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Quick Guide to Polymorphism in Java

    Sandeep Panda
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    Polymorphism means ‘the capacity to take on different forms’. When applied to Java (and other object-oriented programming languages), it describes the language’s ability to process objects of various types and classes through one interface.

    An important example of polymorphism is how a parent class refers to a child class object. Polymorphism occurs when one class is created that extends another one. For instance, let’s consider a class Animal and let Cat be a subclass of Animal. So, any cat IS an animal. Here, a Cat satisfies the IS-A relationship for its own type, Cat as well as its super class Animal, and is therefore polymorphic. In fact, any object that satisfies more than one IS-A relationship is polymorphic in nature.

    A subclass inherits the attributes and methods from its superclass (parent). When a method defined in this subclass overrides its parent’s subclass, Java’s polymorphic nature can enable it to perform the same action (method) in a different way. To extend our example, the method feedAnimal() can perform different actions if it’s called on a Cat as opposed to a generic Animal.

    Polymorphism in Java has two types: Runtime polymorphism (dynamic binding) and Compile time polymorphism (static binding). Method overriding is an example of dynamic polymorphism, while method overloading is an example of static polymorphism.

    Note: It’s also legal to say every object in Java is polymorphic in nature, as each one passes an IS-A test for itself and also for Object class.

    Dynamic Polymorphism

    Suppose a subclass overrides a particular method of the superclass. The polymorphic nature of Java will use the overriding method. Let’s say we create an object of the subclass and assign it to the superclass reference. Now, if we call the overridden method on the superclass reference then the subclass version of the method will be called.

    Have a look at the following example.

    class Vehicle{
        public void move(){
        System.out.println(Vehicles can move!!);
        }
    }
    
    class MotorBike extends Vehicle{
        public void move(){
        System.out.println(MotorBike can move and accelerate too!!);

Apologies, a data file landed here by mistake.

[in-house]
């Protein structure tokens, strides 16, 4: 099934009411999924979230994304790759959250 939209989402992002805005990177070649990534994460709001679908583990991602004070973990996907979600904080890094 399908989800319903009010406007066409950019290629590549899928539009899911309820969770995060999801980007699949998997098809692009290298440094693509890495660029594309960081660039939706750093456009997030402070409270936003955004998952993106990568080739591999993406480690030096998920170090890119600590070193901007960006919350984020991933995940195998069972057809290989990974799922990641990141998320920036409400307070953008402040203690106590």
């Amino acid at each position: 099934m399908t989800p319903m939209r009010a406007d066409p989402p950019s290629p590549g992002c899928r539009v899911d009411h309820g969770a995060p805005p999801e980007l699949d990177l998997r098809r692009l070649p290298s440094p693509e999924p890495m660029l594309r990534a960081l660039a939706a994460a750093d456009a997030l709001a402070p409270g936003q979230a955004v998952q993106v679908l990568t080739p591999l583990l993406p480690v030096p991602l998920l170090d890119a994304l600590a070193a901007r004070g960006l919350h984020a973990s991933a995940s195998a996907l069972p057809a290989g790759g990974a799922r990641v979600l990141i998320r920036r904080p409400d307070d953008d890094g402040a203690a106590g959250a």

}
    }
    
    class Test{
        public static void main(String[] args){
        Vehicle vh=new MotorBike();
        vh.move();    // prints MotorBike can move and accelerate too!!
        vh=new Vehicle();
        vh.move();    // prints Vehicles can move!!
        }
    }

    It should be noted that in the first call to move(), the reference type is Vehicle and the object being referenced is MotorBike. So, when a call to move() is made, Java waits until runtime to determine which object is actually being pointed to by the reference.  In this case, the object is of the class MotorBike. So, the move() method of MotorBike class will be called. In the second call to move(), the object is of the class Vehicle. So, the move() method of Vehicle will be called.

    As the method to call is determined at runtime, this is called dynamic binding or late binding.

    Static Polymorphism

    In Java, static polymorphism is achieved through method overloading. Method overloading means there are several methods present in a class having the same name but different types/order/number of parameters.

    At compile time, Java knows which method to invoke by checking the method signatures.  So, this is called compile time polymorphism or static binding. The concept will be clear from the following example:

    class DemoOverload{
        public int add(int x, int y){  //method 1
        return x+y;
        }
    
        public int add(int x, int y, int z){ //method 2
        return x+y+z;
        }
    
        public int add(double x, int y){ //method 3
        return (int)x+y;
        }
    
        public int add(int x, double y){ //method 4
        return x+(int)y;
        }
    }
    
    class Test{
        public static void main(String[] args){
        DemoOverload demo=new DemoOverload();
        System.out.println(demo.add(2,3));      //method 1 called
        System.out.println(demo.add(2,3,4));    //method 2 called
        System.out.println(demo.add(2,3.4));    //method 4 called
        System.out.println(demo.add(2.5,3));    //method 3 called
        }
    }

    In the above example, there are four versions of add methods. The first method takes two parameters while the second one takes three. For the third and fourth methods, there is a change of order of parameters. The compiler looks at the method signature and decides which method to invoke for a particular method call at compile time.

    Summary

    An object in Java that passes more than one IS-A tests is polymorphic in nature. Every object in Java passes a minimum of two IS-A tests: one for itself and one for Object class. Static polymorphism in Java is achieved by method overloading. Dynamic polymorphism in Java is achieved by method overriding.

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